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Word of God, Speak

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What has Jesus spoken into your life today?

As a young Christ follower, I had no frame of reference to answer that question. Then someone taught me how to spend time in God’s Word, reading to experience the person of Christ rather than simply to gain more information about him.

The primary revelation of Jesus is through the Bible – it introduces us to Christ, helps us recognize his voice, and teaches us to love him.

Through the Word, we also receive God’s truth for our lives. We discover how to live in relationship with others, do business, lead, deal with conflict, walk through pain, live by the Spirit…the list goes on and on.

In this month’s Herald, we read about declining Bible engagement among Canadians. In fact, research shows weekly Bible reading has dropped by almost half over the last two decades.

Not surprisingly, in conversations across the country, I’ve noticed that fewer and fewer Christians process life through a biblical worldview, or understand God’s leading and heart for his people. Many of us are “running blind” by disconnecting our lives from God’s Word. If we don’t know what the Bible says, we can’t apply
it to our lives or process issues through biblical truth. We’re left with cultural truths and personal opinion. We also miss out on God’s regular encouragement, kindness and love.

Inspiration and strength

The unique and wonderful reality of a relationship with God is that he wants to communicate directly with us. He wants us to move beyond second-hand faith that comes from living vicariously through the stories of others. While we can learn from or be inspired by fellow believers, we’re starving our faith if we miss out on God’s direct communication.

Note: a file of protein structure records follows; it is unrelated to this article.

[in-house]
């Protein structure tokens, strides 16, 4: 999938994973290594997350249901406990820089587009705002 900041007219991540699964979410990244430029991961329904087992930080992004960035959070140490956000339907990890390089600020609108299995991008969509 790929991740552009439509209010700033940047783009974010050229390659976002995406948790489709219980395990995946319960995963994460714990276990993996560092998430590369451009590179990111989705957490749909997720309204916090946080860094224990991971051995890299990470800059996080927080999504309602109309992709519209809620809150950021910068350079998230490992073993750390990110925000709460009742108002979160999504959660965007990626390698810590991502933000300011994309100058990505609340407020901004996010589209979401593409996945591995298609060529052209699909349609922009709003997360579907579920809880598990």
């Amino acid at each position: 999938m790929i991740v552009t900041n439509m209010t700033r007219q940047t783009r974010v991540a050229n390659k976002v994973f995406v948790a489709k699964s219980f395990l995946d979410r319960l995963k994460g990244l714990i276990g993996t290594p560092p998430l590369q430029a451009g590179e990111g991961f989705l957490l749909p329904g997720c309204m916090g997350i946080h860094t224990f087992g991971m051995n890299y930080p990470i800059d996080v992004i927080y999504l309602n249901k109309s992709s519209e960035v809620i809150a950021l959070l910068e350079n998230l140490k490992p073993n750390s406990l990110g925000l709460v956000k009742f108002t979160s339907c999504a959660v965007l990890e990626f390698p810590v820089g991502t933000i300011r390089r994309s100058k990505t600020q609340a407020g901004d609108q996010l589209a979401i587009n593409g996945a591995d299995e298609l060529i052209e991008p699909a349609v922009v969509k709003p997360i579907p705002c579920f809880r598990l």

As “people of the Book,” Mennonite Brethren have always believed the primary way God speaks to us is by his Spirit through his Word (cf. Psalm 119:97–105). In fact, reading the Bible is one of the highest forms of prayer because it is God speaking to us.

Without hearing the voice of God through his Word, we will grow weary in life and in service because we live and serve out of our own strength, our own issues, and our own dysfunctions. We become bitter and discouraged. We lose perspective. We’re easily swayed by the winds of culture and the “wisdom” of humanity. Our worldview becomes skewed.

To remain strong and faithful, we need God’s Word planted firmly in our hearts and minds. But that can only happen when Bible reading becomes part of our regular habits.

Daily diet

Ironically, many of us seek God’s power and presence without actually meeting with or hearing from him on a consistent basis. When we eat lunch, do we expect the meal to feed us for an entire week? I don’t think so – not even if we eat a bit extra. Binge eating doesn’t work physically and it doesn’t work spiritually.

More than 75 percent of Canadian evangelicals say they have no daily spiritual feeding program, as if a weekly Bible message is supposed to nourish them for seven days. Yet many of these same Christians complain they’re not being spiritually fed!

The point isn’t just to check off time with God as another task. The goal is to meet with the Father, hear his voice through his Word, and be transformed and led by what the Holy Spirit reveals. Quality happens in the midst of quantity. Familiarity makes it easier to hear God’s voice.

Practical help

Personally, I find Life Journaling very effective, and have followed New Hope Church’s daily reading plan on the YouVersion Bible app for more than a decade. It’s how I start my day. I find it helpful to write things down and track God’s voice in my life so I don’t forget how he has spoken to me – and how often he has spoken.

Regardless of how we engage with Scripture, the key is to spend time with the Father, listen for the leading of the Holy Spirit, and apply what we hear to our lives.

What has Jesus spoken into your life today? I was impacted by Acts 13:1–3. Which part of the Word impacted you?

Willy-Riemer—Willy Reimer

Twitter-logo Follow executive director Willy Reimer on Twitter @willreimer

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